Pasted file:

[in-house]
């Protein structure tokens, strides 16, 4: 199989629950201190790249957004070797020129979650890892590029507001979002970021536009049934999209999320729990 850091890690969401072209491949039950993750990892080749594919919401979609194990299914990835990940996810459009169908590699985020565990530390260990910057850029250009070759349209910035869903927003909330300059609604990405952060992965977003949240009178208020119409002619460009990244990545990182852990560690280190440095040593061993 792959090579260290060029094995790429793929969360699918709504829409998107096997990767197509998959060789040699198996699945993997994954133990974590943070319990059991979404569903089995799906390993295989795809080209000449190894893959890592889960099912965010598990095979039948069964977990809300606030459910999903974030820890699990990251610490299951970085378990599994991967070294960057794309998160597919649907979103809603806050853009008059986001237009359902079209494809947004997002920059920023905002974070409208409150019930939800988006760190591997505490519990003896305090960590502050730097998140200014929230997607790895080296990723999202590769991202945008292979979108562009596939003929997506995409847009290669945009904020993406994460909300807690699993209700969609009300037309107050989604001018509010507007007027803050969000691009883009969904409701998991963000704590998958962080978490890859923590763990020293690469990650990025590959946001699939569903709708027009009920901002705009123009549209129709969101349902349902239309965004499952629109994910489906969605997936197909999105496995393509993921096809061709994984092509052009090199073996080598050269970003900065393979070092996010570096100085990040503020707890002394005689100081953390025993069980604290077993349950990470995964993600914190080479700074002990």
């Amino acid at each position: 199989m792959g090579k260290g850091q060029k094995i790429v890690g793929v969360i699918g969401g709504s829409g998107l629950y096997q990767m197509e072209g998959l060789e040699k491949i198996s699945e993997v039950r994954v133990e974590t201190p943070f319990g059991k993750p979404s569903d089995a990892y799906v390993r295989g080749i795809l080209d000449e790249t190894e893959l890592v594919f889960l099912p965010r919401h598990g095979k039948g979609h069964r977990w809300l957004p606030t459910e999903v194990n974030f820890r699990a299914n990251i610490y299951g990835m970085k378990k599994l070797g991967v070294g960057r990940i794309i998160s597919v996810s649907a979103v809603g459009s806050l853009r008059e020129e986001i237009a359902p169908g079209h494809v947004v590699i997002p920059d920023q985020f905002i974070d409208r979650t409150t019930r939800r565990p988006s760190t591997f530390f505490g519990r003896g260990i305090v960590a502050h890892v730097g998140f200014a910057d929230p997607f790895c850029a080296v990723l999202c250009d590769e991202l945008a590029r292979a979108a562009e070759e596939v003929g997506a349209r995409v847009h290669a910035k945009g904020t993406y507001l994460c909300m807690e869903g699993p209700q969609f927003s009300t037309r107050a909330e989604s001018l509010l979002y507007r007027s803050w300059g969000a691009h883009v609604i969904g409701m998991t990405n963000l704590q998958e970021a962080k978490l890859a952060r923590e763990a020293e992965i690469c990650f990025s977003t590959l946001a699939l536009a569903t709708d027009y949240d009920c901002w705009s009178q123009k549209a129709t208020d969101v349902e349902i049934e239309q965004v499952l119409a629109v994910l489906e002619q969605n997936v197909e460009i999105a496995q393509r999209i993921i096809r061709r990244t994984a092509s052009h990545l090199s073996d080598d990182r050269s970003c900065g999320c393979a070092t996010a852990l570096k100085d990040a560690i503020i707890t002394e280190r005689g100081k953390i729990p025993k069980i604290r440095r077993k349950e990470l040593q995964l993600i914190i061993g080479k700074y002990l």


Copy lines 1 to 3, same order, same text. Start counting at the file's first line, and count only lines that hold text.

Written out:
[in-house]
């Protein structure tokens, strides 16, 4: 199989629950201190790249957004070797020129979650890892590029507001979002970021536009049934999209999320729990 850091890690969401072209491949039950993750990892080749594919919401979609194990299914990835990940996810459009169908590699985020565990530390260990910057850029250009070759349209910035869903927003909330300059609604990405952060992965977003949240009178208020119409002619460009990244990545990182852990560690280190440095040593061993 792959090579260290060029094995790429793929969360699918709504829409998107096997990767197509998959060789040699198996699945993997994954133990974590943070319990059991979404569903089995799906390993295989795809080209000449190894893959890592889960099912965010598990095979039948069964977990809300606030459910999903974030820890699990990251610490299951970085378990599994991967070294960057794309998160597919649907979103809603806050853009008059986001237009359902079209494809947004997002920059920023905002974070409208409150019930939800988006760190591997505490519990003896305090960590502050730097998140200014929230997607790895080296990723999202590769991202945008292979979108562009596939003929997506995409847009290669945009904020993406994460909300807690699993209700969609009300037309107050989604001018509010507007007027803050969000691009883009969904409701998991963000704590998958962080978490890859923590763990020293690469990650990025590959946001699939569903709708027009009920901002705009123009549209129709969101349902349902239309965004499952629109994910489906969605997936197909999105496995393509993921096809061709994984092509052009090199073996080598050269970003900065393979070092996010570096100085990040503020707890002394005689100081953390025993069980604290077993349950990470995964993600914190080479700074002990």
């Amino acid at each position: 199989m792959g090579k260290g850091q060029k094995i790429v890690g793929v969360i699918g969401g709504s829409g998107l629950y096997q990767m197509e072209g998959l060789e040699k491949i198996s699945e993997v039950r994954v133990e974590t201190p943070f319990g059991k993750p979404s569903d089995a990892y799906v390993r295989g080749i795809l080209d000449e790249t190894e893959l890592v594919f889960l099912p965010r919401h598990g095979k039948g979609h069964r977990w809300l957004p606030t459910e999903v194990n974030f820890r699990a299914n990251i610490y299951g990835m970085k378990k599994l070797g991967v070294g960057r990940i794309i998160s597919v996810s649907a979103v809603g459009s806050l853009r008059e020129e986001i237009a359902p169908g079209h494809v947004v590699i997002p920059d920023q985020f905002i974070d409208r979650t409150t019930r939800r565990p988006s760190t591997f530390f505490g519990r003896g260990i305090v960590a502050h890892v730097g998140f200014a910057d929230p997607f790895c850029a080296v990723l999202c250009d590769e991202l945008a590029r292979a979108a562009e070759e596939v003929g997506a349209r995409v847009h290669a910035k945009g904020t993406y507001l994460c909300m807690e869903g699993p209700q969609f927003s009300t037309r107050a909330e989604s001018l509010l979002y507007r007027s803050w300059g969000a691009h883009v609604i969904g409701m998991t990405n963000l704590q998958e970021a962080k978490l890859a952060r923590e763990a020293e992965i690469c990650f990025s977003t590959l946001a699939l536009a569903t709708d027009y949240d009920c901002w705009s009178q123009k549209a129709t208020d969101v349902e349902i049934e239309q965004v499952l119409a629109v994910l489906e002619q969605n997936v197909e460009i999105a496995q393509r999209i993921i096809r061709r990244t994984a092509s052009h990545l090199s073996d080598d990182r050269s970003c900065g999320c393979a070092t996010a852990l570096k100085d990040a560690i503020i707890t002394e280190r005689g100081k953390i729990p025993k069980i604290r440095r077993k349950e990470l040593q995964l993600i914190i061993g080479k700074y002990l």